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Ancient black holes and quasars grew faster than their galaxies

Scientists have always been fascinated by black holes, the cosmic behemoths that devour everything in their path. But a specific subset of black holes has posed a particular puzzle. This mystery involves supermassive black holes found in distant quasars – blazing beacons marking the very early universe.

How did these monstrous black holes become so massive in the relatively short time since the universe was born? Thanks to a groundbreaking study by MIT astronomers and the powerful James Webb Space Telescope (JWST), we may finally be inching closer to an explanation.

Quasars and supermassive black holes

Quasars are energetic giants that reside at the hearts of galaxies. These celestial powerhouses outshine all the combined light emitted by the billions of stars within their host galaxies. The source of this phenomenal luminosity lies in a supermassive black hole lurking at the quasar’s core.

This monstrous black hole isn’t passive; it actively devours a colossal amount of surrounding gas and dust. As this material falls towards the black hole’s immense gravity, it gets crushed and heated to unimaginable temperatures.

This extreme environment triggers the release of tremendous energy in the form of electromagnetic radiation, making quasars some of the brightest objects in the observable universe.

The immense distances across the cosmos act as a natural time machine. Since light travels at a finite speed, the farther we look into space, the further back in time we see. This makes quasars invaluable tools for astronomers.

Because of their incredible brightness, quasars are visible from vast cosmic distances, allowing us to observe them as they existed billions of years ago, during the very early stages of the universe’s formation. Studying these distant beacons offers unique insights into the processes that shaped galaxies and the universe as we know it today.

Cosmic searchlight

The fundamental challenge in studying quasars lies in the overwhelming brilliance emitted by the central supermassive black hole. This intense light completely washes out any subtler signals, effectively masking the presence of other objects within the quasar’s host galaxy.

The surrounding stars, despite numbering in the billions, become virtually invisible. Efforts to study the properties of these host galaxies have been largely unsuccessful – until now.

MIT astronomers have leveraged the unparalleled capabilities of the James Webb Space Telescope (JWST). This revolutionary instrument offers extraordinary sensitivity and resolution. It allows scientists to dissect celestial light sources with unprecedented detail.

With meticulous analysis of JWST data, the researchers pierced through the quasar’s blinding glare. In a recent achievement, they’ve started to detect the faint traces of starlight from the ancient galaxies hosting these early supermassive black holes.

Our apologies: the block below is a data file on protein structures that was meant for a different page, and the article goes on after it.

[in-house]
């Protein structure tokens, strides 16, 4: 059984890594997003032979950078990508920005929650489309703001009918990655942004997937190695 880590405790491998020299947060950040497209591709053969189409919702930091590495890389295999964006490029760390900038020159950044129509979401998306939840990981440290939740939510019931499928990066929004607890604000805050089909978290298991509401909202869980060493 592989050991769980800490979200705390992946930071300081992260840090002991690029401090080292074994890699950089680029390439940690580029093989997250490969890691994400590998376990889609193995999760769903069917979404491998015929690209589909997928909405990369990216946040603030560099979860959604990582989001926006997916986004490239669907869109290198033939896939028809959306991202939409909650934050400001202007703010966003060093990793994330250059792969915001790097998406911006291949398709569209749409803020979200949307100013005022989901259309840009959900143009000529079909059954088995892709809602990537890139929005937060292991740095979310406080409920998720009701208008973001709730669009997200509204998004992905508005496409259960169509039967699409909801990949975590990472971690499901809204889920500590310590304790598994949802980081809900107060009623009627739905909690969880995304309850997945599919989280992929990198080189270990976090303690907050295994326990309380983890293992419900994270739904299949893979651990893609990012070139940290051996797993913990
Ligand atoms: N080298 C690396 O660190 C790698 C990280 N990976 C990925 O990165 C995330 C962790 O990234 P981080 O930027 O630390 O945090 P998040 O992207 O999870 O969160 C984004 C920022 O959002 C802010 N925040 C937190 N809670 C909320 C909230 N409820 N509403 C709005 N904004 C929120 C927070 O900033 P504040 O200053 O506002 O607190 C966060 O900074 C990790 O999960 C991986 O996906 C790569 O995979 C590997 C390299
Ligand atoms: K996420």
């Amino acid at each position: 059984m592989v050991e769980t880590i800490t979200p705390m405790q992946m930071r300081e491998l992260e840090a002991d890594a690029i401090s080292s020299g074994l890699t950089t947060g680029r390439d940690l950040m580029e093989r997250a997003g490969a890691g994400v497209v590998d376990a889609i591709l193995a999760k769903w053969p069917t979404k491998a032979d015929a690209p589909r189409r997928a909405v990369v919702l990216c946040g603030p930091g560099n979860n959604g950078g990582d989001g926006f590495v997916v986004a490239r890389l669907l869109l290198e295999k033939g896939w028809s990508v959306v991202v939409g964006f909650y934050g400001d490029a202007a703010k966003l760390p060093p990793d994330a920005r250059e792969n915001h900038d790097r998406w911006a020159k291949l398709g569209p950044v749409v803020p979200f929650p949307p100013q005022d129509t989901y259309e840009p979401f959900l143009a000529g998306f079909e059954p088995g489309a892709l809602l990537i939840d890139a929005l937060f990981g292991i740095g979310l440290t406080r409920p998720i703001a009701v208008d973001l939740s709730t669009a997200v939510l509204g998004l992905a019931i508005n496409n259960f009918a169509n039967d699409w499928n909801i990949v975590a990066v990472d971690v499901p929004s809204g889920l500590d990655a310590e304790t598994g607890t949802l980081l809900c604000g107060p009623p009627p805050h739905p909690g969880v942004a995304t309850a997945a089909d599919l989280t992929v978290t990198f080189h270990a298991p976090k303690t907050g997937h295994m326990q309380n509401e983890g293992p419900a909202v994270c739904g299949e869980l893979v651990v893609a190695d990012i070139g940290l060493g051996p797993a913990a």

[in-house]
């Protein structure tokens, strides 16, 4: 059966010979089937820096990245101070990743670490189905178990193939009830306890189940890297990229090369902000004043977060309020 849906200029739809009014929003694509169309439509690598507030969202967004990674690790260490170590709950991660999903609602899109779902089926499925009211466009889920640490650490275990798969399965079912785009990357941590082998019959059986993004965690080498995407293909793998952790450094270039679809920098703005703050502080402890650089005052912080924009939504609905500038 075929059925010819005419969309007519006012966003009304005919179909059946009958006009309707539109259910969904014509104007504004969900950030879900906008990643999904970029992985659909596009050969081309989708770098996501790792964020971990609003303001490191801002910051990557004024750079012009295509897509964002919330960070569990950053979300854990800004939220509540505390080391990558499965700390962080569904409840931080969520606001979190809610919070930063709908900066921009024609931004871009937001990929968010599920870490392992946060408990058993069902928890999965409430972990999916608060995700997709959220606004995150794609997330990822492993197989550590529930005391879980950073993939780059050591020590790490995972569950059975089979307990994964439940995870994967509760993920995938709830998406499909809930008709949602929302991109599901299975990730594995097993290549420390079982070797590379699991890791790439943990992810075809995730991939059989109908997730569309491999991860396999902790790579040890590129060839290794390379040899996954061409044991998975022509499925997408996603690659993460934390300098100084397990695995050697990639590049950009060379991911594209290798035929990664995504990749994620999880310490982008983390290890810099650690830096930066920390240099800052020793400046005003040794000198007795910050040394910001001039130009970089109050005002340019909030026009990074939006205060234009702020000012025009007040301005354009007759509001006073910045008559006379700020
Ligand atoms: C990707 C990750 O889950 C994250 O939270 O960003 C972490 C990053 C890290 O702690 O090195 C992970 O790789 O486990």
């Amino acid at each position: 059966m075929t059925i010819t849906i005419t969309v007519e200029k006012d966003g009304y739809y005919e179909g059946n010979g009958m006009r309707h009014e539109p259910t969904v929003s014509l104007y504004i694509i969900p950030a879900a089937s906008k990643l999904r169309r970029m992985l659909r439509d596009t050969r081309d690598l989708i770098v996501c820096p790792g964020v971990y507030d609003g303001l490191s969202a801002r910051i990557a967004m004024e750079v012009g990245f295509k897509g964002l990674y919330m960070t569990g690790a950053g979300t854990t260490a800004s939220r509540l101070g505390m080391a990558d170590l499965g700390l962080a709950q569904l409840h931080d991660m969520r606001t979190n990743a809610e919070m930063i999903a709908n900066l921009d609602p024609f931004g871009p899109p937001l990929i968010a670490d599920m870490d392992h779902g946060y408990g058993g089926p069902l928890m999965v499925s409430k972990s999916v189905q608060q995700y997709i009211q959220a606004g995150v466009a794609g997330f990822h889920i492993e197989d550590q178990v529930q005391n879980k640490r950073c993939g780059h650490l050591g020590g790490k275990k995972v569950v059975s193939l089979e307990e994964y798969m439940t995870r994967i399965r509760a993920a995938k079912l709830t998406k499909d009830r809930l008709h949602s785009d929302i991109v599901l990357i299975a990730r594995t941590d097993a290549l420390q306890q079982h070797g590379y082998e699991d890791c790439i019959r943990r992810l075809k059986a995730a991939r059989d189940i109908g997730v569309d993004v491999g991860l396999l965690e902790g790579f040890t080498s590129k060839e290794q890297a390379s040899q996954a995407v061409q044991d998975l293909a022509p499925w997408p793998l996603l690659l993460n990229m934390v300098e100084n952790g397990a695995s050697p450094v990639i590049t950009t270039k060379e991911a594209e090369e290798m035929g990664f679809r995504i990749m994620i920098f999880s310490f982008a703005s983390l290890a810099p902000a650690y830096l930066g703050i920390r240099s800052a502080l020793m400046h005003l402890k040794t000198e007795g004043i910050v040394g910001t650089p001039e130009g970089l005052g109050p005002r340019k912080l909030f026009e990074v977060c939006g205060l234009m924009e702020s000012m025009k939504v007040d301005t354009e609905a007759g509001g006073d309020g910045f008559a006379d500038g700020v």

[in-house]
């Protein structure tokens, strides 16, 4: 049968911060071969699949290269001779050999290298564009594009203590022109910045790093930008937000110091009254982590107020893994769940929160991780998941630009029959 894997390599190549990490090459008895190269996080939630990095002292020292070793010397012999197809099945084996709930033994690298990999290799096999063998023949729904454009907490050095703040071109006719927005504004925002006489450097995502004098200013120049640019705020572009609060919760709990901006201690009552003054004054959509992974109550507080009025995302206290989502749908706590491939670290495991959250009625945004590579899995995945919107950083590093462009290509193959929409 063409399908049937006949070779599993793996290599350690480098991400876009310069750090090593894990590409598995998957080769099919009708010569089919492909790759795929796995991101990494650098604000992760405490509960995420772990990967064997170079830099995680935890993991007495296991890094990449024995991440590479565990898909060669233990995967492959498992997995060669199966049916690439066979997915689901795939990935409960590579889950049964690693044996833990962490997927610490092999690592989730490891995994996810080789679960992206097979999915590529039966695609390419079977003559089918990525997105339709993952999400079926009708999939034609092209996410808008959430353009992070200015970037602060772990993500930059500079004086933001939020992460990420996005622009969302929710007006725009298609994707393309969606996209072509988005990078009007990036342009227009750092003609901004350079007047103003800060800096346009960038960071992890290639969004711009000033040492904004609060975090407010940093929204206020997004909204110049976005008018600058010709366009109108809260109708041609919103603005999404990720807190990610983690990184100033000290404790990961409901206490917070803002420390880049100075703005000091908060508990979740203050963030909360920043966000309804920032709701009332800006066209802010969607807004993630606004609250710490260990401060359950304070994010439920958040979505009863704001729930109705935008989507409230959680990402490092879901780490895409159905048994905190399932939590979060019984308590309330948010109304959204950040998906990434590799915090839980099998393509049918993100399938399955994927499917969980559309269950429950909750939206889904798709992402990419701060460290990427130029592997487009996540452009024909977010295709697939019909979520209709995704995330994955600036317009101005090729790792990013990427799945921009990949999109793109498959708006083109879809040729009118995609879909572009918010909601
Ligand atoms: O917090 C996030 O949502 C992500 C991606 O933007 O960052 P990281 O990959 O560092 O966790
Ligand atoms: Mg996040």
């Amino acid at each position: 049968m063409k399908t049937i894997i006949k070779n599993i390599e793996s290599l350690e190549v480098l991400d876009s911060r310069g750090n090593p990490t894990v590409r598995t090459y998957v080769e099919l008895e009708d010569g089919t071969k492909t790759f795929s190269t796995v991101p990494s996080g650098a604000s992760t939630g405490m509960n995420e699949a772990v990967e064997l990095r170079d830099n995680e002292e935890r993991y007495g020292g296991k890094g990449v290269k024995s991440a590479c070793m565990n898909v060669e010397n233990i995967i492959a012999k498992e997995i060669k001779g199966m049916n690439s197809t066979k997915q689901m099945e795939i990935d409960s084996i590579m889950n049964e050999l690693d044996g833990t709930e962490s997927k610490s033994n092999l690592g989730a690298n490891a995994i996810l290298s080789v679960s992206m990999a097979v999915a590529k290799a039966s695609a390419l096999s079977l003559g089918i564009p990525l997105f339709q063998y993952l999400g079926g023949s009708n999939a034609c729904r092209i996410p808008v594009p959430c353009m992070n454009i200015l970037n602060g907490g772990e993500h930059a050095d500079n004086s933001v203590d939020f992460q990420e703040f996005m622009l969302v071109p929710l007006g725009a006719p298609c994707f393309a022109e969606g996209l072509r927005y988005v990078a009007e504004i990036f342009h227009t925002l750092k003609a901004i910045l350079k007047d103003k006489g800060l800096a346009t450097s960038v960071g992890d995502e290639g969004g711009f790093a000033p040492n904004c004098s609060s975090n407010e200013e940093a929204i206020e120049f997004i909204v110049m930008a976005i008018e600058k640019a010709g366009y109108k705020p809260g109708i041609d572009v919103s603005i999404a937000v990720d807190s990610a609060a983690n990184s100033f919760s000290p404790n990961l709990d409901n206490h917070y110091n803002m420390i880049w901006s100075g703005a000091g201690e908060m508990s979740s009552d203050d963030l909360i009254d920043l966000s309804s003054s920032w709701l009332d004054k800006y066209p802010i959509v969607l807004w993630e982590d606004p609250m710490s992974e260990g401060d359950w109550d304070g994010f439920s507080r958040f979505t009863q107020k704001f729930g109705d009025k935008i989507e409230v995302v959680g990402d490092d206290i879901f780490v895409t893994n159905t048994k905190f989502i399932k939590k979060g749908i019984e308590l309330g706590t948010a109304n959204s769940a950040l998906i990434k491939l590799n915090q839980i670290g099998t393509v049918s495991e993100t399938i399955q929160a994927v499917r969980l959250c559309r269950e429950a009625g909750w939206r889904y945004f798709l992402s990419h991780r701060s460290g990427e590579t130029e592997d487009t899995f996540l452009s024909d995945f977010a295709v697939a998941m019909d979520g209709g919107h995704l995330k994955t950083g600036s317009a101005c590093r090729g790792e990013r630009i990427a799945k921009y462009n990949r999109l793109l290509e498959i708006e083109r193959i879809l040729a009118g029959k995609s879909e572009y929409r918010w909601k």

Time-traveling discovery

The latest findings from MIT astronomers completely upend our previous understanding of supermassive black holes. By meticulously studying three extremely distant quasars, they’ve peered back in time over 13 billion years.

These ancient quasars harbor supermassive black holes that are significantly more massive in comparison to their host galaxies, compared to what we observe in present-day galaxies within our own observable universe.

This striking difference suggests a crucial fact: in the very first stages of the universe’s existence, supermassive black holes must have grown at an extraordinarily rapid rate. This discovery throws open new questions about the formation and early growth mechanisms of these cosmic giants.

Black hole’s monster seeds of quasar

So, how did these titans get so big so fast? “After the universe came into existence, there were seed black holes that then consumed material and grew in a very short time,” noted study co-author Minghao Yue.

The key might lie in the size of these “seed” black holes. Think of it like this: to build a skyscraper, you need a strong foundation. Likewise, perhaps early supermassive black holes may have started out from more massive and denser seeds than what exists later in the universe’s history.

“These black holes are billions of times more massive than the sun, at a time when the universe is still in its infancy,” explained study co-author Anna-Christina Eilers. “Our results imply that in the early universe, supermassive black holes might have gained their mass before their host galaxies did, and the initial black hole seeds could have been more massive than today.”

The James Webb Space Telescope is transforming how we view the cosmos. It allows us to see fainter and further back in time than ever before. This study is just one example of how the JWST promises to shift our understanding of the universe’s earliest years and illuminate the mysteries swirling around the cosmic giants that reside within them.

The study is published in the journal The Astrophysical Journal.


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